Tag Archives: Putty


Logo for HeidiSQL, a slick GUI front-end for mySQL

After manually changing a hundred blog posts imported with another theme from “published” to “draft”, I figured it was time to actually look at my WordPress database, since we may wish to do some global link updates,  once we get all of the media imported from another blog.  One of the best tools for this on Windows is the wonderful HeidiSQL program.

My Ubuntu server which hosts mySQL wants an SSL connection to accomplish this, so SSL must be used with HeidiSQL. This is done by using a intermediate program called plink which sits between HeidiSQL and Putty (the terminal program for accessing the Linux command line).

I found an explanation of how to use pLink with HeidiSQL.  However, if you can reach the command line using Putty and an SSL connection on port 22,  then you don’t have to do the first part of the instructions, because you already have the server’s certificate installed on your machine. It was cool to be able to verify this in the Windows registry by looking at the registry key.  And then, I was in.




Powershell: Scripting FTP

Having spent some hours figuring out how to script an FTP transfer, I thought I’d describe my kludge. Maybe someone can suggest a more elegant way.  I’m trying to I’m connect to a FTP server on my Linux box to upload a file.
There are at least three approaches that can be taken:
1. Directly interact with .NET objects
2. Import a Powershell module for FTP
3. Use Powershell to manipulate a command line FTP program, such as the Putty Secure FTP program PSFTP.
I started with the second option recommended on TechNet. Looks great, and I thought that it was semi-official (being from Technet). I was unable to get a connection and I think it may be related to the fact that module apparently doesn’t support SFTP version 2.  There are a couple other quirks with the module… including the fact that the user name and password are passed to the command line as an object.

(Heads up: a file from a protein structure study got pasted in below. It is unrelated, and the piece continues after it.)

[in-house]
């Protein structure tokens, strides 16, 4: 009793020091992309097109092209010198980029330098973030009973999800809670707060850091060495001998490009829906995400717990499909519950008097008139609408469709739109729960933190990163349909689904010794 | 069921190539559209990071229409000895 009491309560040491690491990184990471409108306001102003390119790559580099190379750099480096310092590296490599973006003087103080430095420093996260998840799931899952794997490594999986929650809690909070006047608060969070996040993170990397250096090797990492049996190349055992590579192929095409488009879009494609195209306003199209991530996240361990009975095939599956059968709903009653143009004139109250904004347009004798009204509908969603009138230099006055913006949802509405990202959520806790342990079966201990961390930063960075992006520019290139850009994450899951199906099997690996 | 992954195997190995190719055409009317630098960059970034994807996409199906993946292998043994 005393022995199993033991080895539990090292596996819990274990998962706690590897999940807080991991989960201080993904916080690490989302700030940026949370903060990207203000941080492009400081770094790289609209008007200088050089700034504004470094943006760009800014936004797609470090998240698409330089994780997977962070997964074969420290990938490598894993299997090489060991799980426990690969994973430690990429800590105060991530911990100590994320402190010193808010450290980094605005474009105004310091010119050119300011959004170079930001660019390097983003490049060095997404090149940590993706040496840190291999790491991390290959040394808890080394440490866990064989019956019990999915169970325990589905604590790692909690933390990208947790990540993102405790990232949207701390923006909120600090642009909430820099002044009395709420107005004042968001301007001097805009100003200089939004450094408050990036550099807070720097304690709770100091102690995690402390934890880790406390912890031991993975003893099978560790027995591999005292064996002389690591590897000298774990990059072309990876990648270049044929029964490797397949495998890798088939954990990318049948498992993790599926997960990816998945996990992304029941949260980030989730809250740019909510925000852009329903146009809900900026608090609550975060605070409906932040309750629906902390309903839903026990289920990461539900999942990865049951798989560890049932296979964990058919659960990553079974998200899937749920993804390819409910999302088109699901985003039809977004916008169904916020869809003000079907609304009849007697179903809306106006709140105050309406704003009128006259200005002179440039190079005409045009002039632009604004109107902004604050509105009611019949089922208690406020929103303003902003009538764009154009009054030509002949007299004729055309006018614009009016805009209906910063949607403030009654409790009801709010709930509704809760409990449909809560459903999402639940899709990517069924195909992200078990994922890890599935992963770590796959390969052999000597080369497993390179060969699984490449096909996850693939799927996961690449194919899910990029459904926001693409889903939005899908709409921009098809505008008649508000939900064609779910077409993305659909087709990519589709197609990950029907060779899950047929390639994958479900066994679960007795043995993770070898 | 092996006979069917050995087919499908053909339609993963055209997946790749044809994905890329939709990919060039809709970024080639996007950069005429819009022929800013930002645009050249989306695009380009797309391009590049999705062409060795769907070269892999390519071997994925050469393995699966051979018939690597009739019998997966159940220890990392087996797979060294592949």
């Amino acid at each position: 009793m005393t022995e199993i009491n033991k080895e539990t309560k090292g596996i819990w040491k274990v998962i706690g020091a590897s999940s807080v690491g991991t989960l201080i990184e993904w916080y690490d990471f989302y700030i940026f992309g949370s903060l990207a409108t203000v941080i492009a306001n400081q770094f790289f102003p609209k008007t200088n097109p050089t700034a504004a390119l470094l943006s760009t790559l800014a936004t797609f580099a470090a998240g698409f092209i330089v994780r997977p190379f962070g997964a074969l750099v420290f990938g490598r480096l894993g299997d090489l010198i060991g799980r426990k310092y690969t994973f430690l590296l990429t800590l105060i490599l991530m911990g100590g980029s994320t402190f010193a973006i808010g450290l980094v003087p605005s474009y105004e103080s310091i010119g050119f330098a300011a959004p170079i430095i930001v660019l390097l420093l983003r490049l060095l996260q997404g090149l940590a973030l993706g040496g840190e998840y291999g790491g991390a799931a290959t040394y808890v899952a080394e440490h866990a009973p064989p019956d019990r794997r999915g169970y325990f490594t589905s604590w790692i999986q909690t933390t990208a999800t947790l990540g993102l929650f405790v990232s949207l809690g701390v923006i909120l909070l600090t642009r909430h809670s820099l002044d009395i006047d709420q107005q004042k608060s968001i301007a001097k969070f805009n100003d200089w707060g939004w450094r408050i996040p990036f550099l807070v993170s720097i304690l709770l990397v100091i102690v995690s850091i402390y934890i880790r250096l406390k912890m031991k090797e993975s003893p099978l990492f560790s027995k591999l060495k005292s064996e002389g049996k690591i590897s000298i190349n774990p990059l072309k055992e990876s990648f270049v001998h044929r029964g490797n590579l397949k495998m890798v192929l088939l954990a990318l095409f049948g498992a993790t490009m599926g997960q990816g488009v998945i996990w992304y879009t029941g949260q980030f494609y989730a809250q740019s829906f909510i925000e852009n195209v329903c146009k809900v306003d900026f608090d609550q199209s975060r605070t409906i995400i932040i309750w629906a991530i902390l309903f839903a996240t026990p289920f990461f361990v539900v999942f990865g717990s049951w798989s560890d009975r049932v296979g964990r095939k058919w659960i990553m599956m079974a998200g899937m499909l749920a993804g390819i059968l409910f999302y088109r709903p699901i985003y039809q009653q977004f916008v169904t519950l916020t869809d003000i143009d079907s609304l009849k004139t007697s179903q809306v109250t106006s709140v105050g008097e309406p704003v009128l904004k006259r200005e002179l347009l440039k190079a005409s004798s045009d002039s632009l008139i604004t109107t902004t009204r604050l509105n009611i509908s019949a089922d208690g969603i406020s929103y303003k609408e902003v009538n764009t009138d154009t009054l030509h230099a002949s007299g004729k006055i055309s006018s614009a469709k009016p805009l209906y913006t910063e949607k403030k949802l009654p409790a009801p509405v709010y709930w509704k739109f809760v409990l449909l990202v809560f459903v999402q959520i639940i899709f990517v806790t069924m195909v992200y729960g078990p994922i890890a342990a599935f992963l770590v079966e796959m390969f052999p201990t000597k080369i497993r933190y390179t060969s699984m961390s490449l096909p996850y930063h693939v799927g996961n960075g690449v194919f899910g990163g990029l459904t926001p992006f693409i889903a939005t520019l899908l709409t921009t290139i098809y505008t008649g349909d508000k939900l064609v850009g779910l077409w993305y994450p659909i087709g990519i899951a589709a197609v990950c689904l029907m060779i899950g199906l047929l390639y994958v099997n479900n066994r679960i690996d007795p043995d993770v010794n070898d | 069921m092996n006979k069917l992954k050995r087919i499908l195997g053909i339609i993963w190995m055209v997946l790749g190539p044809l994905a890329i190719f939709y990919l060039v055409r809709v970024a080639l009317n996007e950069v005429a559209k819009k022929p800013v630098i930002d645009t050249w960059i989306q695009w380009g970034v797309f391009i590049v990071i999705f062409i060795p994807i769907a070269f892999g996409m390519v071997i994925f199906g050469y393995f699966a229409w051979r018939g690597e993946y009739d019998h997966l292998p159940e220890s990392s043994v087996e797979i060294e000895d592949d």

By the way, both option 2 and 3 have the same name, PSFTP. 
Option 2 = Powershell FTP 
Option 3 = Putty Secure FTP 
So, I’m on to option 3.  This looks a little more promising.  One gotcha, however, is that calling Putty PSFTP from the Powershell ise, makes the connection but doesn’t return to show the PSFTP prompt. Here’s the command (so far) 
PS> .psftp myaccount@ -p 22 -pw mypassword -v -2
This command shows that:
The psftp program is located in the current directory.
myaccount@ – is the login account used for logging into the target machine – is the IP address of the target machine
-p 22 – is port 22, used for Secure FTP
-pw is the password
-v is verbose (upon execution it returns all the steps of the login
-2 is SSL version 2.
Running this from the command line in the ISE gives the following:
  .psftp : Looking up host “”
At line:1 char:1
+ .psftp myaccount@ -P 22 -pw mypassword -v -2
+ ~~~~~~~~~~~~~~~~~~~~~~~~~~~~~~~~~~~~~~~~~~~~~~~~~~~~~
    + CategoryInfo          : NotSpecified: (Looking up host “”:String) [], RemoteException
    + FullyQualifiedErrorId : NativeCommandError
Connecting to port 22
We claim version: SSH-2.0-PuTTY_Release_0.63
Server version: SSH-2.0-OpenSSH_3.8.1p1
Using SSH protocol version 2
Doing Diffie-Hellman group exchange
Doing Diffie-Hellman key exchange with hash SHA-1
Host key fingerprint is:
ssh-rsa 1024 ce:ec:0d:c2:90:ab:5e:87:12:bf:ba:f9:78:77:89:fb
Initialised AES-256 SDCTR client->server encryption
Initialised HMAC-SHA1 client->server MAC algorithm
Initialised AES-256 SDCTR server->client encryption
Initialised HMAC-SHA1 server->client MAC algorithm
Using username “myaccount”.
Attempting keyboard-interactive authentication
Access granted
Opening session as main channel
Opened main channel
Started a shell/command
Connected to
Remote working directory is /ftproot
PS >
If you run this from the ise, it returns the PS command as shown.  
If you run this from a regular powershell command session, it will keep you in the PSFTP session, and you can run use the usual FTP commands….like CD, etc. 
In either case, the way Putty FTP can execute scripted commands is that the script has to live in a separate batch file that is called from the command line.  There doesn’t appear to be a  way to pass commands from Powershell to a running Putty SFTP session.  (hmm.. really?) 
Additioanal points: 
1. I might be able to configure the FTP server running on the Linux box to accept the connection from the PowerShell FTP module. I haven’t investigated that possibility but presumably it would be less secure in terms of encryption.

2. The script above has the name and password in clear text.  Not a best practice. 
3. Various versions of FTP are described on this page.